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Europe braces for recession as economies falter


The European Union and the United Kingdom may be starting to enter a recession, whether the decline is gradual or steep.

In comparison to the previous three months, the British economy contracted by 0.2% in July, August, and September, according to data released on Friday by the Office for National Statistics. By the end of the year, it was predicted that the downturn would spread to the continent.

In the final three months of 2022, several nations are likely to experience a recession, according to Paolo Gentiloni, the EU’s commissioner for the economy. “The EU economy is at a turning point. Recent survey data points to a contraction for the winter,” he said.

However, the EU expected that the 27-member bloc will experience a “short-lived and not excessively deep” recession, although central bankers in Britain have warned of a “prolonged” recession lasting up to two years.

However, the EU expected that the 27-member bloc will experience a “short-lived and not excessively deep” recession, although central bankers in Britain have warned of a “prolonged” recession lasting up to two years.

The twin scourges of increasing prices and a sluggish or declining economy are plaguing the EU and Britain. The war and retaliatory sanctions against Russia, one of the largest producers of grain and oil, have driven up the price of food, gasoline, and fertiliser around the world.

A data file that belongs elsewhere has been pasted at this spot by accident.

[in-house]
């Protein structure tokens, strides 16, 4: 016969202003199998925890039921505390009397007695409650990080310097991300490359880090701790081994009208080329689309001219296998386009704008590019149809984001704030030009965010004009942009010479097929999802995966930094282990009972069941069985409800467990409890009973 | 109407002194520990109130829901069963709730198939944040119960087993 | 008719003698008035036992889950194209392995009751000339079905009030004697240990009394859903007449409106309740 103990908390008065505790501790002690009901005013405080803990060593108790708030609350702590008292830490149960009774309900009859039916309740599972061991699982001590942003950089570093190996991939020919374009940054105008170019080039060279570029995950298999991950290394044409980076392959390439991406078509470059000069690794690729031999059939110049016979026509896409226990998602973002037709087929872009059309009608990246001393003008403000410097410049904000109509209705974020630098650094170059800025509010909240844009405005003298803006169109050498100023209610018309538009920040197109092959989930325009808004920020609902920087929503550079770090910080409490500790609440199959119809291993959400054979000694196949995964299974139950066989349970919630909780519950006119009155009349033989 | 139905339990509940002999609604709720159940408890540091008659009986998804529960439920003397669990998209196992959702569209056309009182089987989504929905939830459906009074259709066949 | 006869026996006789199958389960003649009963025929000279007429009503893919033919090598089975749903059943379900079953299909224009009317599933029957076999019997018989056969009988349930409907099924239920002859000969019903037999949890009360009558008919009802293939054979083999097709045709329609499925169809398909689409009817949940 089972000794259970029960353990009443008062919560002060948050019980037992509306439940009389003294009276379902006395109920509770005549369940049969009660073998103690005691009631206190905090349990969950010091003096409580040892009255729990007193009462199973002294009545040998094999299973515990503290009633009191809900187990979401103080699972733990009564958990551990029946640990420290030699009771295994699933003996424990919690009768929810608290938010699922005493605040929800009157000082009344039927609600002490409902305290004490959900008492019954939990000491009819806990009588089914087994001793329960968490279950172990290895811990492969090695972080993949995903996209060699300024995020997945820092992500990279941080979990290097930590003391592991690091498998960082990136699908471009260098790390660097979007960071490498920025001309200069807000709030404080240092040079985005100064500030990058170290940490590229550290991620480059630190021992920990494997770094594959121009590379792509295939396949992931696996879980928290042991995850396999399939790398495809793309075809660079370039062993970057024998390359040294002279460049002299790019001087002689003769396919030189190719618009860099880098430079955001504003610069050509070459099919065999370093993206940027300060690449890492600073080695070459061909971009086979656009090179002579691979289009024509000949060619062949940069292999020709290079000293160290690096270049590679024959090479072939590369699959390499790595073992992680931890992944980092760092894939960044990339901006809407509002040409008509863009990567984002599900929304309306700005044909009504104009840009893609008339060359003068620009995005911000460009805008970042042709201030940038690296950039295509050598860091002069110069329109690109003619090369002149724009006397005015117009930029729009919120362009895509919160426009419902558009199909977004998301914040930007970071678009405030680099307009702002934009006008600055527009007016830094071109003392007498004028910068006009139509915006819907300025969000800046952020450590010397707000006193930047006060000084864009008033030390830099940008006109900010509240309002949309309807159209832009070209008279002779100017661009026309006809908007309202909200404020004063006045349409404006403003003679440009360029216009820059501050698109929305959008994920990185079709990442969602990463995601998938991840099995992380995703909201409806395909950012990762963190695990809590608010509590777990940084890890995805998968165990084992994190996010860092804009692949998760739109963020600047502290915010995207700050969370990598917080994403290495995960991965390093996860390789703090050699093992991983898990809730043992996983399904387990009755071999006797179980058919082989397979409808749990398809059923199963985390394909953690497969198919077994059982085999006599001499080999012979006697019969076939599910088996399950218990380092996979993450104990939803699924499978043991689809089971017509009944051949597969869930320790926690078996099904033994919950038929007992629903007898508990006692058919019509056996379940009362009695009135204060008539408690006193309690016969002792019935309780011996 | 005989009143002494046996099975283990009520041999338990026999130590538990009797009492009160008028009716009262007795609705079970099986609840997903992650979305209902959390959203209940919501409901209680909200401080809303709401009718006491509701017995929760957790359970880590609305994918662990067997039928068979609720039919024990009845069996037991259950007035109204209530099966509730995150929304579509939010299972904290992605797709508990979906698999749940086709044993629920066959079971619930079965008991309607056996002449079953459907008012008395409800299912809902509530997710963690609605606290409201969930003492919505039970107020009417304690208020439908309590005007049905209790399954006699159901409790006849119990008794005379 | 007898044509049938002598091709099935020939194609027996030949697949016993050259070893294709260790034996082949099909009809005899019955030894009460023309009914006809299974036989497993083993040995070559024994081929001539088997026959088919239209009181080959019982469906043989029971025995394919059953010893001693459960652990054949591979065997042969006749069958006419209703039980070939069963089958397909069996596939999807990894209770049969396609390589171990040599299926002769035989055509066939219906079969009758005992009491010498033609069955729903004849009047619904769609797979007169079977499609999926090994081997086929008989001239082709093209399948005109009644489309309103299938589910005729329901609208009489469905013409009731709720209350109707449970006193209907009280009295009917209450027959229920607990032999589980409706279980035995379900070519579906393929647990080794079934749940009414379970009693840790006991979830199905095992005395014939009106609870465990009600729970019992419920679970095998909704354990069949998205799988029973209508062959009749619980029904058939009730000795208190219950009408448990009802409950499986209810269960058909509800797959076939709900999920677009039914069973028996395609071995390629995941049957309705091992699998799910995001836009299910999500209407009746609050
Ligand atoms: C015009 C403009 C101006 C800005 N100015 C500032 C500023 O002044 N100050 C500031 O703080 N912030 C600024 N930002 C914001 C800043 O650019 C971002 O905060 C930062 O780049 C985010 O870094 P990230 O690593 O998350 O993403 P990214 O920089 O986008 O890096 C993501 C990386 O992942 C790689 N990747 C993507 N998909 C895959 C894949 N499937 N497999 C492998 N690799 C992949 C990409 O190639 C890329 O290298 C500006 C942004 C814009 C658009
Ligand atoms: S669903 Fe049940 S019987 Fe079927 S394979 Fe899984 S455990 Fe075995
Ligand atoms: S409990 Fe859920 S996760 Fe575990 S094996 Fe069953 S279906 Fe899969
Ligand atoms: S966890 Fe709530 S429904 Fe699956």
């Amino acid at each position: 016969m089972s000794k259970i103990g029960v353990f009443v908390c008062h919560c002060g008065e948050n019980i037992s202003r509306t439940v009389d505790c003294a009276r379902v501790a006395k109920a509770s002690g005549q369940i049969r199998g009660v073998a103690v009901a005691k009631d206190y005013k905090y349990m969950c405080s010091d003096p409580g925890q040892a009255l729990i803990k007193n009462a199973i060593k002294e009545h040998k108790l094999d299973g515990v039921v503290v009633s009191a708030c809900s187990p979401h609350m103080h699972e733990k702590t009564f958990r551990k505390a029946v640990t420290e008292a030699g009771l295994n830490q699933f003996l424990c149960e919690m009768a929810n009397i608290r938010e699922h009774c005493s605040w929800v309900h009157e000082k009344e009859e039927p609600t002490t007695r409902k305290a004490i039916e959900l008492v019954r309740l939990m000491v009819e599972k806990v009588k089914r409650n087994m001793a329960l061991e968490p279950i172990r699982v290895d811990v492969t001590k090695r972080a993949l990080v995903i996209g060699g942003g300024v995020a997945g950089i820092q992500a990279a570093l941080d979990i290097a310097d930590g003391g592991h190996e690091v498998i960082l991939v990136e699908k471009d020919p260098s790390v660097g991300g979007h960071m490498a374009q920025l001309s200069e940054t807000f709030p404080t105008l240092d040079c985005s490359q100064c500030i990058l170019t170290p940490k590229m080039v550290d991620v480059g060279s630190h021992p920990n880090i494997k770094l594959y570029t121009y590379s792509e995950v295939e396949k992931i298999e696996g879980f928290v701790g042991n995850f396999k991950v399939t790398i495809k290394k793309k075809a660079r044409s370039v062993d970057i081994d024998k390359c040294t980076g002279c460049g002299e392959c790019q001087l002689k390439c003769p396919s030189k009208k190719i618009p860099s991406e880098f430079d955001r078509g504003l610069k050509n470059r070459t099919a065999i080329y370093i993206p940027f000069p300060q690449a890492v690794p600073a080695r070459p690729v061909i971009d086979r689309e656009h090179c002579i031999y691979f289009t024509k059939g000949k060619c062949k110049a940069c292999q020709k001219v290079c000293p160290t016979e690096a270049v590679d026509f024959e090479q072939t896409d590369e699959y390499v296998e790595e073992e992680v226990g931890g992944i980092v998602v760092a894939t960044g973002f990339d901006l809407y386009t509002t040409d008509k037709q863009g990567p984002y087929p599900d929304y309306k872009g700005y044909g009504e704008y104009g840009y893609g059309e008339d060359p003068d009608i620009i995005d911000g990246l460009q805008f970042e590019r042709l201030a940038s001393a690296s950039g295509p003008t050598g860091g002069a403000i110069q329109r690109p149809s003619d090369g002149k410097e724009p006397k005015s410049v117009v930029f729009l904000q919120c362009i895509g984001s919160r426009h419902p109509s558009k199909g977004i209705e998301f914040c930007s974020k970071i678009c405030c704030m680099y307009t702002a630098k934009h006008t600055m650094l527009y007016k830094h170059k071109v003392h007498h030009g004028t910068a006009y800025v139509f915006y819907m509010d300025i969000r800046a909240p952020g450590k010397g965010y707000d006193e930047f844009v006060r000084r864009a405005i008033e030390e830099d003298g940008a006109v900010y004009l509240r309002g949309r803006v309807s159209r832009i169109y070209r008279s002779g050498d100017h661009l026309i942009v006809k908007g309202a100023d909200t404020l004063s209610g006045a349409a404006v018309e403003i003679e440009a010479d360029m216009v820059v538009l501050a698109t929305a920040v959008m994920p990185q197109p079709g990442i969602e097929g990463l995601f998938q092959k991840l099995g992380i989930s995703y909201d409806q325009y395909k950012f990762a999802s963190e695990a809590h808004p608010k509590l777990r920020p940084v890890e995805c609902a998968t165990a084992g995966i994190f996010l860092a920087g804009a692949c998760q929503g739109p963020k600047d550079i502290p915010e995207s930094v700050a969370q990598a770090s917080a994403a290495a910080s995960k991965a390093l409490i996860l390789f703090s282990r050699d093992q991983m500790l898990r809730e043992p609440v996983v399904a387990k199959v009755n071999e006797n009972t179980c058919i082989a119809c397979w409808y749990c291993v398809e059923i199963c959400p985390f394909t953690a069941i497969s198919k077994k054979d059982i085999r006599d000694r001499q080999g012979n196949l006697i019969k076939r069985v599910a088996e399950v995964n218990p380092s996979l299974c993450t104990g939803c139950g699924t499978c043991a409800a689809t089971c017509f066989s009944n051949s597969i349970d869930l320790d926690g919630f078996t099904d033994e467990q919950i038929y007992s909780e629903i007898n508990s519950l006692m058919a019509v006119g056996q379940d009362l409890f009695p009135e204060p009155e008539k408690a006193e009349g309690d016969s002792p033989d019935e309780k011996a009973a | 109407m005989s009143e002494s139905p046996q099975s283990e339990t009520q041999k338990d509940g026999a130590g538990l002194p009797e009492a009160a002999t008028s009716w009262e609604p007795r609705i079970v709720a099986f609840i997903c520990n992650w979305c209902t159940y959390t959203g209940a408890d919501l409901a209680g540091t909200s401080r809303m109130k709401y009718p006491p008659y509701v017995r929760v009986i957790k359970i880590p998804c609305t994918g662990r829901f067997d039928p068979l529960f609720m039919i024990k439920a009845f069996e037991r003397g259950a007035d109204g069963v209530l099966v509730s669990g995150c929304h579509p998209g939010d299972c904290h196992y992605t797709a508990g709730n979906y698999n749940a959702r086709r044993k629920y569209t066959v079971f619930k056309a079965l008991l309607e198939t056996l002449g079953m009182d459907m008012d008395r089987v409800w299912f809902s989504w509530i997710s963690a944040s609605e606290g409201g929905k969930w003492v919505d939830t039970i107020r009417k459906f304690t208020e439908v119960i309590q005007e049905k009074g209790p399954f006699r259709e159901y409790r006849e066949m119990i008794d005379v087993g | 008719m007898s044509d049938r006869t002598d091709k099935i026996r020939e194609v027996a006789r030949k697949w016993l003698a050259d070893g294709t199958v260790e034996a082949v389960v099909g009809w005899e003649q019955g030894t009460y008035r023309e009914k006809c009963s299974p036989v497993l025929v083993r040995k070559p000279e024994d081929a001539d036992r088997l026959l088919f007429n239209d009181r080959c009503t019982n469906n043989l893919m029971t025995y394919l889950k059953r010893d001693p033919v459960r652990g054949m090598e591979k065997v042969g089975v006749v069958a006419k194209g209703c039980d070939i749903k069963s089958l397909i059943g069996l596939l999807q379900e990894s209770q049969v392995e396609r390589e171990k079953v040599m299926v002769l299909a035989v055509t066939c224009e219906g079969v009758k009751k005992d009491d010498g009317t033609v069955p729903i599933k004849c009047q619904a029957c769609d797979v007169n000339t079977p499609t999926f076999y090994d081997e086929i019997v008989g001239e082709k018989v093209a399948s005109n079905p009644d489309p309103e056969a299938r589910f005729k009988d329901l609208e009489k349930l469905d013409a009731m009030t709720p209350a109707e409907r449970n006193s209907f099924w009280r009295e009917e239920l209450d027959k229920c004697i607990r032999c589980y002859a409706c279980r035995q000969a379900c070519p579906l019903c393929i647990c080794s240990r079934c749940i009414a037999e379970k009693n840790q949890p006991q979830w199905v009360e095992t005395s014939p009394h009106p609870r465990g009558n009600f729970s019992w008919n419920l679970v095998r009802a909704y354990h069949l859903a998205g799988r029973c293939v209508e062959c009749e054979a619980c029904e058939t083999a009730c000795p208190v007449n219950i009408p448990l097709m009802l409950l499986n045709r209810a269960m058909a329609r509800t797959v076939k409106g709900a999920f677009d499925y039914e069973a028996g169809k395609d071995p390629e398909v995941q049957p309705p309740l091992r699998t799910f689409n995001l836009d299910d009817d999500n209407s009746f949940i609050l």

The pandemic-related supply chain delays and ongoing COVID-19 lockdowns in China, most recently in the manufacturing powerhouse of Guangzhou, have added to the list of economic issues, as have natural disasters caused by climate change.

One metric indicates that in October, the annual inflation rate in Germany, the biggest economy in Europe, was 10.4%. Inflation in Britain rose to 10.1% in September, the highest level in 40 years, and is predicted to continue climbing before peaking.

The majority of callers to BBC call-in radio talk shows are concerned about their ability to pay for their houses’ heating and lighting.

“There is a tough road ahead,” Jeremy Hunt, the chancellor of the Exchequer, declared Friday, “one which will require an extremely difficult decision to restore confidence and economic stability.”

Preliminary estimates from the national statistics office revealed that the British slowdown affected both the production and services sectors, meaning that the nation’s gross domestic product, or total output, remained below its pre-pandemic level. Although that number was impacted by the passing of Queen Elizabeth II, which led to widespread, unforeseen business closures, the decline was particularly severe in September, down 0.6 per cent from the previous month.

After the announcement, 10-year British government bond yields momentarily fell before slightly climbing to 3.33 per cent, which was less than experts polled by a news site had predicted—they had predicted a quarterly contraction of 0.5 per cent. A recession is typically characterised by a prolonged period of severe drop in economic activity.

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